Diane Langford and Robert Robinson gave oral evidence to the BBC Governors’ Independent Review Panel, Chaired by Sir Quintin Thomas.
Members of the panel were welcoming and attentive. The meeting lasted for just under an hour. We began by explaining PSC’s aims, emphasising our independence, non-party political nature and the diversity both of our membership and partner organisations. We stressed that we work within the framework of international and human rights law and suggested that the BBC should do the same in its coverage and terminology.
Our proposal that panel members should visit Palestine to acquaint themselves with the situation was received with non-committal smiles. One panel member told us that he found his experience of visiting Gaza reflected in our ‘interesting’ written submission. [See this blog for written submission]
The panel was told how perplexing our members find it that the BBC fails to report what is going on in Palestine when information is widely available from reliable sources. Generally BBC coverage is seen as a parallel universe – far from the one that actually exists on the ground. That the BBC shapes the news rather than reporting it is completely unacceptable.
Examples given included the false impression of two equal sides, failure to provide basic context, failure to mention occupation, ethnic cleansing and war crimes. Among other issues covered were the BBC’s failure to explain the original dispossession, its constant reference to Israel’s ‘War of Independence’, repeated misinformation such as referring to Jerusalem as the capital of Israel, and uncritically supporting Israel’s repudiation of international law, amounting to collusion with an illegal occupation.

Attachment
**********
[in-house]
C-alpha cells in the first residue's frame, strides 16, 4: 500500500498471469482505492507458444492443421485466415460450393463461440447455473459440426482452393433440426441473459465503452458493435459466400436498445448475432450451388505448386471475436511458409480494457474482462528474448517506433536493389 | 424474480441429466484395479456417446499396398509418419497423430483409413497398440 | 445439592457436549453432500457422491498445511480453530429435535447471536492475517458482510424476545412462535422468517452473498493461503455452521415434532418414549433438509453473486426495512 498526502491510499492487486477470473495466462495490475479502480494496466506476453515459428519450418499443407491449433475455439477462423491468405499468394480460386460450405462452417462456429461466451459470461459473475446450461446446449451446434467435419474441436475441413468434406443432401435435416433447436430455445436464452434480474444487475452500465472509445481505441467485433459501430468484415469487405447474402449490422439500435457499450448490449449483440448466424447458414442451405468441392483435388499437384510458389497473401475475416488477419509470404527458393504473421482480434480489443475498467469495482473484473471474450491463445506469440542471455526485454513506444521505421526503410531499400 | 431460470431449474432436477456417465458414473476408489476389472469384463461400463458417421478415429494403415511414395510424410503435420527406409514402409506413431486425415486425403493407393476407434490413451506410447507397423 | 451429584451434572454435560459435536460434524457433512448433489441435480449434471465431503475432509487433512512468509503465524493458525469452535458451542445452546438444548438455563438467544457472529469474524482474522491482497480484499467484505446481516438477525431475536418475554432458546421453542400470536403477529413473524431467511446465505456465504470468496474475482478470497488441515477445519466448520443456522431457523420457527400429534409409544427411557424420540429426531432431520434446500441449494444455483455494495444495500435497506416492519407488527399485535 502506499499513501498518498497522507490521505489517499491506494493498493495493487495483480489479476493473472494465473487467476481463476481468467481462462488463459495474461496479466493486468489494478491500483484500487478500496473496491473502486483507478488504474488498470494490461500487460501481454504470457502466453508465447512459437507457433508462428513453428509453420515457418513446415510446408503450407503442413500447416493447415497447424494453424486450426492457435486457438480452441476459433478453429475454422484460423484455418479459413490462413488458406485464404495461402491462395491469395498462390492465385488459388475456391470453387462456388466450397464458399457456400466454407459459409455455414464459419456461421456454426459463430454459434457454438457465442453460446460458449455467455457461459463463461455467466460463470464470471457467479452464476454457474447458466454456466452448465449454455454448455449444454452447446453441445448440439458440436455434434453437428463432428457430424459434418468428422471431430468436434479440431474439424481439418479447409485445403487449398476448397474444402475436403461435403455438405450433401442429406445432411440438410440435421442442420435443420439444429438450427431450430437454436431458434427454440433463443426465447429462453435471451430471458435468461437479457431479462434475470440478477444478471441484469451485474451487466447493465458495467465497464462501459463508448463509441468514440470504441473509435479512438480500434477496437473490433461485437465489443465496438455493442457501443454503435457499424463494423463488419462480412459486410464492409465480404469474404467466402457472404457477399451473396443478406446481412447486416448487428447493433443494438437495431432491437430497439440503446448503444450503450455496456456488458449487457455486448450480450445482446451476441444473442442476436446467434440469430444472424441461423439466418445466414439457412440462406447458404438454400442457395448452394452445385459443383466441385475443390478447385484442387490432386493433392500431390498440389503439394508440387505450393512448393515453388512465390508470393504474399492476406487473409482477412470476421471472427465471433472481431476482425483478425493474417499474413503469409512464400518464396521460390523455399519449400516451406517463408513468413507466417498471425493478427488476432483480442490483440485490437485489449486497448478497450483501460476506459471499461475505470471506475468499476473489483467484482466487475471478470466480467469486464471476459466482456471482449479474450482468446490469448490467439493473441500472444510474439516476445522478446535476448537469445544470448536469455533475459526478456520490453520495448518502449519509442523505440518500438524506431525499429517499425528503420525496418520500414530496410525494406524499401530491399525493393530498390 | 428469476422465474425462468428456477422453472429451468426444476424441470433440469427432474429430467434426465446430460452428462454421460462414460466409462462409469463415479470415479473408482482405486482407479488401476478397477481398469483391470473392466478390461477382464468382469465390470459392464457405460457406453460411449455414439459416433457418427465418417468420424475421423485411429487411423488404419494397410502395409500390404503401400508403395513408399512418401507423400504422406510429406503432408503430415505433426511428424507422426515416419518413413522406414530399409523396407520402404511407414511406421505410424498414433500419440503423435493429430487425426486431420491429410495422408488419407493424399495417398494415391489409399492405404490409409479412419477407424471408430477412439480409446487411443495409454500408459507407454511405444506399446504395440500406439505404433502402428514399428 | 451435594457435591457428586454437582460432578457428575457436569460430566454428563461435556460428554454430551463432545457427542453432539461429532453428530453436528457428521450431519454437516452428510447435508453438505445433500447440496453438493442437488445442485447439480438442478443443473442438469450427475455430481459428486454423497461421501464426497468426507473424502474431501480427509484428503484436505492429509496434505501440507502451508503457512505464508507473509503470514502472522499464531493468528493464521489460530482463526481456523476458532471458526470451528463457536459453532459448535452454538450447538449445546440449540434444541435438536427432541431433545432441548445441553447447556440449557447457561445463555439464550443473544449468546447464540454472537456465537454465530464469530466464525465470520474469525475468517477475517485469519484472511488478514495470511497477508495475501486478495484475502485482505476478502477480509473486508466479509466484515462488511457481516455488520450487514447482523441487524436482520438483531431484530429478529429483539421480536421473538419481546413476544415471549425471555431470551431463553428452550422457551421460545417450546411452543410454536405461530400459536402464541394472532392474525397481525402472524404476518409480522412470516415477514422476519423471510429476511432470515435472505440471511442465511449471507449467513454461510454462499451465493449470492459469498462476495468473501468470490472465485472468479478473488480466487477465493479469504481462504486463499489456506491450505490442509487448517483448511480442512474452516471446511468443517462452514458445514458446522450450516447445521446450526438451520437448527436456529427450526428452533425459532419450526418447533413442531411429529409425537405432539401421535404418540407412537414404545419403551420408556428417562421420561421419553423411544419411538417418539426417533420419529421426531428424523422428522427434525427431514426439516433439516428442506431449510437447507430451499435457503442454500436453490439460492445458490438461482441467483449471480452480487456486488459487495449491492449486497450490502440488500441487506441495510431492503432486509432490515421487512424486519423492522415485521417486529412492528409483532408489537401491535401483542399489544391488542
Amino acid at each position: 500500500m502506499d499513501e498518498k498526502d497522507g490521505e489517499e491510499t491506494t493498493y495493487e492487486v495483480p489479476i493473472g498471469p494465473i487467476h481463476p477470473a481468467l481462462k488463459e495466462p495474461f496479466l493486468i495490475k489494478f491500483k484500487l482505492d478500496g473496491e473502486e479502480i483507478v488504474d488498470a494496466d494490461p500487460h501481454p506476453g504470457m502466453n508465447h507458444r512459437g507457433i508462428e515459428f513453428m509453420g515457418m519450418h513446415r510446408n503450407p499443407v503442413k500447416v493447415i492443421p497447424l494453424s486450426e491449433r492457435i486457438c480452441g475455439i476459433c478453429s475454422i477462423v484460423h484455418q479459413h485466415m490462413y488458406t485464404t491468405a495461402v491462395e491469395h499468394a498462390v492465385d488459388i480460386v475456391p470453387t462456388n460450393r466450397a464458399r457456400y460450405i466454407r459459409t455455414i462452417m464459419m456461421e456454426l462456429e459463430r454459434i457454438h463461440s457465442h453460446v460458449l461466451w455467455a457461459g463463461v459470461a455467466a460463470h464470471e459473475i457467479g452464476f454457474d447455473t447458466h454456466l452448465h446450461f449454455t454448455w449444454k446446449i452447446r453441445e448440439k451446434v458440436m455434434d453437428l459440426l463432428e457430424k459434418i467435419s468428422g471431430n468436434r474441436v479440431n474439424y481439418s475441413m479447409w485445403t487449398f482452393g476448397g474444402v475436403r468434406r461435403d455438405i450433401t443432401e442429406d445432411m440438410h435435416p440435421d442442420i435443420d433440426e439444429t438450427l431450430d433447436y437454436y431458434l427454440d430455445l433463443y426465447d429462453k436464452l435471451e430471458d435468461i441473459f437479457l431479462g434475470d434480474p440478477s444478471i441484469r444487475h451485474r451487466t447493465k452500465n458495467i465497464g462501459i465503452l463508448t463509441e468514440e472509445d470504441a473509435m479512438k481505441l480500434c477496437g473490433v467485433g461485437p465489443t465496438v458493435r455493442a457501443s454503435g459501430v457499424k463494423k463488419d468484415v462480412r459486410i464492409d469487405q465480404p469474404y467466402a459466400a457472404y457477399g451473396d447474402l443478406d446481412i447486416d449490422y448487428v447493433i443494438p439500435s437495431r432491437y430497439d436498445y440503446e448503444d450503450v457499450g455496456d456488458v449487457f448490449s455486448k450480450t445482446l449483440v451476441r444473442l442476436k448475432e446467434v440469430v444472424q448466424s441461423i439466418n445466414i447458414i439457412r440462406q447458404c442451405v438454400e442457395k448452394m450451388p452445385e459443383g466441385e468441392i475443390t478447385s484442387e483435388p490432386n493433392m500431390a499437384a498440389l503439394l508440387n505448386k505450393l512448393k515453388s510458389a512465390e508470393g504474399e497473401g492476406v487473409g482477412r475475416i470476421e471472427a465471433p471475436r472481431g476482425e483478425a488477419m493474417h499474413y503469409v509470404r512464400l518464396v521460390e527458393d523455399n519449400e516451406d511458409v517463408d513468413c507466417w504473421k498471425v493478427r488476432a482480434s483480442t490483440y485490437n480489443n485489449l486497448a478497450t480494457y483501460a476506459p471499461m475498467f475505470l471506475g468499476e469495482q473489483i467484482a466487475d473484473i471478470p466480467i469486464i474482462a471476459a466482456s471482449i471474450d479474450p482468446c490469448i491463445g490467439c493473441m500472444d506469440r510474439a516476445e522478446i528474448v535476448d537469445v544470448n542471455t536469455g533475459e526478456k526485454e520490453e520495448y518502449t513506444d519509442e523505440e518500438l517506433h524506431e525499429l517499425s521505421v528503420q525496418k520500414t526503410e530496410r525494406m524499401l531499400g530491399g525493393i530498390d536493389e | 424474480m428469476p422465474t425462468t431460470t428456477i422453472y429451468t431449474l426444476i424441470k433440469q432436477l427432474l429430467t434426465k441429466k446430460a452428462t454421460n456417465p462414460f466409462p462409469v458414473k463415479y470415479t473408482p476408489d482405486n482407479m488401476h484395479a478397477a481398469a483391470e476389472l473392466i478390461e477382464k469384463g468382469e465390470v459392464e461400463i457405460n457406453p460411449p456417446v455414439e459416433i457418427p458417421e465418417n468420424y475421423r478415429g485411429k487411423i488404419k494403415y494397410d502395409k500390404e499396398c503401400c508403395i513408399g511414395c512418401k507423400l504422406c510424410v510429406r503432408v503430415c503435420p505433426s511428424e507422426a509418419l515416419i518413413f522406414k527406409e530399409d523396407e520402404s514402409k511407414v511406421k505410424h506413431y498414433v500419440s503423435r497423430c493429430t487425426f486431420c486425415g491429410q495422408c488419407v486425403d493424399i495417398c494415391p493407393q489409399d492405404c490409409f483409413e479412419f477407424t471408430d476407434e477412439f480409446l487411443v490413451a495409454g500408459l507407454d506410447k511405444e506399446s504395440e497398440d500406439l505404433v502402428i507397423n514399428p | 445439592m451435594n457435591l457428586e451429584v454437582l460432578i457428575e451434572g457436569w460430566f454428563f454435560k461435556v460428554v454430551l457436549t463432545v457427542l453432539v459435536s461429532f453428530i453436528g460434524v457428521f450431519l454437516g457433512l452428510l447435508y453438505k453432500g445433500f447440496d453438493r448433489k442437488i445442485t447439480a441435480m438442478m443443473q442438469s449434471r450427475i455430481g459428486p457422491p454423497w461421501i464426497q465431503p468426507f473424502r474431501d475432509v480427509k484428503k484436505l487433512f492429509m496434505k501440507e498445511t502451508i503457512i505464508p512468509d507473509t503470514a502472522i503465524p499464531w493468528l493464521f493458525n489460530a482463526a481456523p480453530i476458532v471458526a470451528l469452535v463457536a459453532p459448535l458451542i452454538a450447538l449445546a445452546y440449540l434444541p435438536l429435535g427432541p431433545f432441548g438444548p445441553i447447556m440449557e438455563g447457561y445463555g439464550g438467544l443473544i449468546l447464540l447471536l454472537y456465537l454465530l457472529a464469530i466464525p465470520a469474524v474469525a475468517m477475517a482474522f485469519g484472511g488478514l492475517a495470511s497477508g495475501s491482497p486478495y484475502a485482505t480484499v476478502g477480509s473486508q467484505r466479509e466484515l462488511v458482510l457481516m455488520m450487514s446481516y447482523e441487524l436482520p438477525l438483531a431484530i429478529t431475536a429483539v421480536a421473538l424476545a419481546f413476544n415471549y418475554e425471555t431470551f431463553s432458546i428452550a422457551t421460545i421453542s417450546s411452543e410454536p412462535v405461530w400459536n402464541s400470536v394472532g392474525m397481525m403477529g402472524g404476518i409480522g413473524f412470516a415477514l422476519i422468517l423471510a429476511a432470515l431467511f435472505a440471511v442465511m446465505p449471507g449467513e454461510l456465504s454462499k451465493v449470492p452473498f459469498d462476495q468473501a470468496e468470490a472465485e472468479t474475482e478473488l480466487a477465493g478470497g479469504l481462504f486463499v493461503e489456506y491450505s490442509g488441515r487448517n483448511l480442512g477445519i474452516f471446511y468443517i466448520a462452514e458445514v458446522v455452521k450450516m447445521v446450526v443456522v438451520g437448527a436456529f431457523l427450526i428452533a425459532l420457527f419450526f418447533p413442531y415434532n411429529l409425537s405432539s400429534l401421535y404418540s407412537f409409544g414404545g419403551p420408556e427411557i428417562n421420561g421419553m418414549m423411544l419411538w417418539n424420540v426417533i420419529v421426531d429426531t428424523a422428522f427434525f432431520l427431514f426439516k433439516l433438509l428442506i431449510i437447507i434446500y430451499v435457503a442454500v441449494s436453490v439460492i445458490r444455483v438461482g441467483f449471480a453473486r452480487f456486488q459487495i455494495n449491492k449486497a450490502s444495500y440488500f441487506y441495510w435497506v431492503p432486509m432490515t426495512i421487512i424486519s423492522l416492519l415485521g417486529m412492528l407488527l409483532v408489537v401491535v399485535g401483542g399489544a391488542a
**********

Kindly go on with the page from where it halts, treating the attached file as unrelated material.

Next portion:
We also took issue with what is NOT said: no sense of the sheer scale of
dispossession, the racism suffered by indigenous Palestinians inside Israel, dearth of maps, and completely invisibilising non-violent resistance.
We reiterated our complaint about the lack of Palestinian voices, citing ‘Women’s Hour’ as culpable. Fresh examples of distortion were given, for example, the BBC’s pusillanimous coverage of Sharon’s illness in which they presented him as a ‘man of peace’, contrasting with Lindsey Hillsum’s nuanced report for Channel 4 in which she acknowledged the fact that there is no peace process – specifically mentioning that disengagement from Gaza was a move to consolidate colonies in the West Bank.
There was a discussion on the failure of the BBC as a public service broadcaster to call Israel to account, perceived as the corporation’s unquestioningly acceptance of the impunity bestowed on Israel by its powerful friends. We also discussed the ways in which the BBC bows to pressure from the Israeli Embassy, tailoring language and muzzling its own journalists.
Robert handed the panel a draft suggestion for the BBC Website regarding settlements and spoke about settler violence and the consensus amongst international human rights lawyers on the subject.
Finally we expressed the hope that the review will be seen as an opportunity to set things right. If the BBC starts to live up to its obligations as public service broadcaster this will have been a worthwhile exercise. DL